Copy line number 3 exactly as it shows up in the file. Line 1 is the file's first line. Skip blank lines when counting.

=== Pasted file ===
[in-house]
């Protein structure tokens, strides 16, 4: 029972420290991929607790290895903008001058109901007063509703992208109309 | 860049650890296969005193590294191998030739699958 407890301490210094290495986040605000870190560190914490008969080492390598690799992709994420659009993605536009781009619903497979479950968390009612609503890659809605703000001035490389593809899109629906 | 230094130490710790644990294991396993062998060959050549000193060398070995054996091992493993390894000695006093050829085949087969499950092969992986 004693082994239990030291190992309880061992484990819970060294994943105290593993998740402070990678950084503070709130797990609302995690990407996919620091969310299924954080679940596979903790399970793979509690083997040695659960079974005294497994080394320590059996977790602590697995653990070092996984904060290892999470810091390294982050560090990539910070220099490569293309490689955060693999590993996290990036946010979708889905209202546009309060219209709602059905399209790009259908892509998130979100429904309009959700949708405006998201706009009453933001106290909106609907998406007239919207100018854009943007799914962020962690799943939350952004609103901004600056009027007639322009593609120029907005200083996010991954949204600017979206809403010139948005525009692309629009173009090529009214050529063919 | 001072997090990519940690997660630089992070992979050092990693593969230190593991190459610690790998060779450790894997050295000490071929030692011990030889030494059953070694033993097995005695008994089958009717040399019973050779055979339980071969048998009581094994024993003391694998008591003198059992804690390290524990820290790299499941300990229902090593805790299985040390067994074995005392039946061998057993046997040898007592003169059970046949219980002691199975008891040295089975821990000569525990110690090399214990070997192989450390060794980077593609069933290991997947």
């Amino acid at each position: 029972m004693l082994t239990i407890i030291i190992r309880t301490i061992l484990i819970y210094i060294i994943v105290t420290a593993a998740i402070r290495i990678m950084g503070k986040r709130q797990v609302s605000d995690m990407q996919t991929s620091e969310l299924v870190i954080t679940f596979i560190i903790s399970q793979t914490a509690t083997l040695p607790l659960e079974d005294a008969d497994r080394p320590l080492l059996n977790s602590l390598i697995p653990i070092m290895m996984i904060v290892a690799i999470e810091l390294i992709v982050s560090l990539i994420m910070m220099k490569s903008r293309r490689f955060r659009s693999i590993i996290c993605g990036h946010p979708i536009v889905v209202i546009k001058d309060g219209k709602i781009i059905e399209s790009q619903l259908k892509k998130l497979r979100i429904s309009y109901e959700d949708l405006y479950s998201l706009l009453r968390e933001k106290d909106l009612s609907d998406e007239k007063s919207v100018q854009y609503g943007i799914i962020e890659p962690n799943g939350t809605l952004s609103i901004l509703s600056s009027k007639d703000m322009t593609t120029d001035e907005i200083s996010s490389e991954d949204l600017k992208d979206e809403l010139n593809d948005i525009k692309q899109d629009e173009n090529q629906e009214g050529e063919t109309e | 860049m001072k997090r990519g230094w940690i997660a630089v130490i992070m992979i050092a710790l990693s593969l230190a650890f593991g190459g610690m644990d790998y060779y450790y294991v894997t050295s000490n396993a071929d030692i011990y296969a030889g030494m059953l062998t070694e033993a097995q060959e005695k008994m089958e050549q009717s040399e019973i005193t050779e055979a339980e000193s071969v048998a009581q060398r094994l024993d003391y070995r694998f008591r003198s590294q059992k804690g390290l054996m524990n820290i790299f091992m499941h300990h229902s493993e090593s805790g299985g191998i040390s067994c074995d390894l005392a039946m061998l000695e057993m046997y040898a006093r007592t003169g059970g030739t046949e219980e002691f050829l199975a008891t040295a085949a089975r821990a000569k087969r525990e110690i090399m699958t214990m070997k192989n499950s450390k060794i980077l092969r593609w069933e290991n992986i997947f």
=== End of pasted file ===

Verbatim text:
């Amino acid at each position: 029972m004693l082994t239990i407890i030291i190992r309880t301490i061992l484990i819970y210094i060294i994943v105290t420290a593993a998740i402070r290495i990678m950084g503070k986040r709130q797990v609302s605000d995690m990407q996919t991929s620091e969310l299924v870190i954080t679940f596979i560190i903790s399970q793979t914490a509690t083997l040695p607790l659960e079974d005294a008969d497994r080394p320590l080492l059996n977790s602590l390598i697995p653990i070092m290895m996984i904060v290892a690799i999470e810091l390294i992709v982050s560090l990539i994420m910070m220099k490569s903008r293309r490689f955060r659009s693999i590993i996290c993605g990036h946010p979708i536009v889905v209202i546009k001058d309060g219209k709602i781009i059905e399209s790009q619903l259908k892509k998130l497979r979100i429904s309009y109901e959700d949708l405006y479950s998201l706009l009453r968390e933001k106290d909106l009612s609907d998406e007239k007063s919207v100018q854009y609503g943007i799914i962020e890659p962690n799943g939350t809605l952004s609103i901004l509703s600056s009027k007639d703000m322009t593609t120029d001035e907005i200083s996010s490389e991954d949204l600017k992208d979206e809403l010139n593809d948005i525009k692309q899109d629009e173009n090529q629906e009214g050529e063919t109309e | 860049m001072k997090r990519g230094w940690i997660a630089v130490i992070m992979i050092a710790l990693s593969l230190a650890f593991g190459g610690m644990d790998y060779y450790y294991v894997t050295s000490n396993a071929d030692i011990y296969a030889g030494m059953l062998t070694e033993a097995q060959e005695k008994m089958e050549q009717s040399e019973i005193t050779e055979a339980e000193s071969v048998a009581q060398r094994l024993d003391y070995r694998f008591r003198s590294q059992k804690g390290l054996m524990n820290i790299f091992m499941h300990h229902s493993e090593s805790g299985g191998i040390s067994c074995d390894l005392a039946m061998l000695e057993m046997y040898a006093r007592t003169g059970g030739t046949e219980e002691f050829l199975a008891t040295a085949a089975r821990a000569k087969r525990e110690i090399m699958t214990m070997k192989n499950s450390k060794i980077l092969r593609w069933e290991n992986i997947f």